M.J. and Christian happily chatted about what the life of a swing is like and what their experience of being in the show was. It seems strange to me that there is only one female swing... I have no idea what they would do if more than one female cast member got horribly sick! M.J. covers EIGHT different tracks in the show, meaning she has to know eight different peoples' dialogue, harmonies, choreography and blocking. Christian covers four of the male parts. (For those not in-the-know, a "swing" is what you call an understudy's understudy. When a cast member fills in for an absent lead role, the swing fills in the understudy's part. So they have to know them all!)

So then, after buying up some merchandise, it was into the auditorium! The set is simple but wonderfully effective. As you can see in the photos and video from previous posts, the designers took elements of Notre Dame cathedral without ever trying to directly copy it. Hence, we have tall wooden platforms and staircases, the big rose window at the back, and the checkered marble floor. (An interesting side-note - I learned that the patterns within the marble floor are actually an exact replica of the tiles in Notre Dame!)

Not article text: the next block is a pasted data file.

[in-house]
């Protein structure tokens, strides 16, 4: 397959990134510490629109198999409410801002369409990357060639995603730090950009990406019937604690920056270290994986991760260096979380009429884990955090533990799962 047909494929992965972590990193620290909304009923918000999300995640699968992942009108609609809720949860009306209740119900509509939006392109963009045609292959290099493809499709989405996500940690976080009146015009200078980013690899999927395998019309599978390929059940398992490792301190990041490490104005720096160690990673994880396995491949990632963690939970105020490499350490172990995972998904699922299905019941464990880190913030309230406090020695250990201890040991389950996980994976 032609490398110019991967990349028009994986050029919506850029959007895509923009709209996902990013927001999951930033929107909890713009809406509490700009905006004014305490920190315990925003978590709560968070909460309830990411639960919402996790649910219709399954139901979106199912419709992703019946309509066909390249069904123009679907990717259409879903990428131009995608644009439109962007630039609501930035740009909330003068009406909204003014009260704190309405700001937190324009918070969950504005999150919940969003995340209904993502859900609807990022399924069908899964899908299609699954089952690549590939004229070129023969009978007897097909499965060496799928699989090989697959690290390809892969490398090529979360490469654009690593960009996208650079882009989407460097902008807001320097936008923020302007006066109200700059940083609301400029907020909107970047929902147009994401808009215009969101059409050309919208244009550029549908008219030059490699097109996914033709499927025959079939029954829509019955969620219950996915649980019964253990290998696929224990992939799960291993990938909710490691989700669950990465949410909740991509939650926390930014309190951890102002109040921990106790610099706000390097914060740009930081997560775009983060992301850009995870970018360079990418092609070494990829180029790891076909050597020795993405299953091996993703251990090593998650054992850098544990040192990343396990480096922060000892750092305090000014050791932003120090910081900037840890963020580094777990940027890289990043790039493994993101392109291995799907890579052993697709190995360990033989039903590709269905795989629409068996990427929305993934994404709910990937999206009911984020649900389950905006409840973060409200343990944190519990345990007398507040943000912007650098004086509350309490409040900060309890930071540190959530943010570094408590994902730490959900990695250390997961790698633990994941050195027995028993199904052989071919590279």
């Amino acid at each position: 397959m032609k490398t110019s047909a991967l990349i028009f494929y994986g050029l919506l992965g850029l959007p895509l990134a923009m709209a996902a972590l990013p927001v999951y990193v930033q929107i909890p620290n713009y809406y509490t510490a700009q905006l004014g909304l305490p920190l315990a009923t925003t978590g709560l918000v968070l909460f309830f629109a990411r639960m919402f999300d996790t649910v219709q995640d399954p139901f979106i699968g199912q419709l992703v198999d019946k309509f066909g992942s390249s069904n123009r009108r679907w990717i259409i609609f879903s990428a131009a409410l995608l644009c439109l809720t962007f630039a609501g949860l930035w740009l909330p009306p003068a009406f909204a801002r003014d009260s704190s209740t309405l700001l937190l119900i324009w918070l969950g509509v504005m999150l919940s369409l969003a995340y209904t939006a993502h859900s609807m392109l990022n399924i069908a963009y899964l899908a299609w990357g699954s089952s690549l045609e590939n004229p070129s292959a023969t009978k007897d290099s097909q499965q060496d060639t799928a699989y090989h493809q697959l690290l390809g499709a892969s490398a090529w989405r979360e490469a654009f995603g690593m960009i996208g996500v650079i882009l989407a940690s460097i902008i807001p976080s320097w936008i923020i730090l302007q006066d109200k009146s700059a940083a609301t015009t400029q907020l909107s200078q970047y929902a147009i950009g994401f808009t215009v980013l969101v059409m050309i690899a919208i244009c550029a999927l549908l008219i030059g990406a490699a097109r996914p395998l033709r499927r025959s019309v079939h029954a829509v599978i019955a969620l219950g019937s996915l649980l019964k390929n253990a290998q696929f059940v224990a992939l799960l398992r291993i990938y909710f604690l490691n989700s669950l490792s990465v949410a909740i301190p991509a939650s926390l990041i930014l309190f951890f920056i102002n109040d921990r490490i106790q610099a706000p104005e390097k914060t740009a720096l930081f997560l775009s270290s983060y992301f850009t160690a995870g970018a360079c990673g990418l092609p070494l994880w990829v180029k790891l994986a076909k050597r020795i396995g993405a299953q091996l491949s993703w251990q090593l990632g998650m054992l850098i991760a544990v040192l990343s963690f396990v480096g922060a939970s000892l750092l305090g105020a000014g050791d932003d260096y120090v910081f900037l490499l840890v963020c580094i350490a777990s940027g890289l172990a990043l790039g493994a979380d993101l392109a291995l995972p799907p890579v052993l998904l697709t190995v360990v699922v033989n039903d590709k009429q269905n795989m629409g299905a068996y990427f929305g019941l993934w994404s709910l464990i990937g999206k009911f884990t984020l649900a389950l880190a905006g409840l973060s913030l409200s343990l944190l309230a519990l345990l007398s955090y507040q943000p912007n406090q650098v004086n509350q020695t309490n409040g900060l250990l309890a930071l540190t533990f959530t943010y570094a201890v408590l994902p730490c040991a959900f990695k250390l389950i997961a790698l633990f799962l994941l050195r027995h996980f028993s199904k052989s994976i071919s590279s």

The production is staged in a very low-tech way, which may seem strange for a production by Disney, a company that has always led the way in technology and the "wow" factor. There is no automation in this show, meaning that none of the sets move on-and-off with hydraulics or computer-run technology. The set pieces that come in from the fly-tower are operated by hand, and the various set pieces are brought on and off stage by the cast themselves.

 (Please note this is not my picture. I nicked it from another blog. It's pretty close to where I was sitting though!)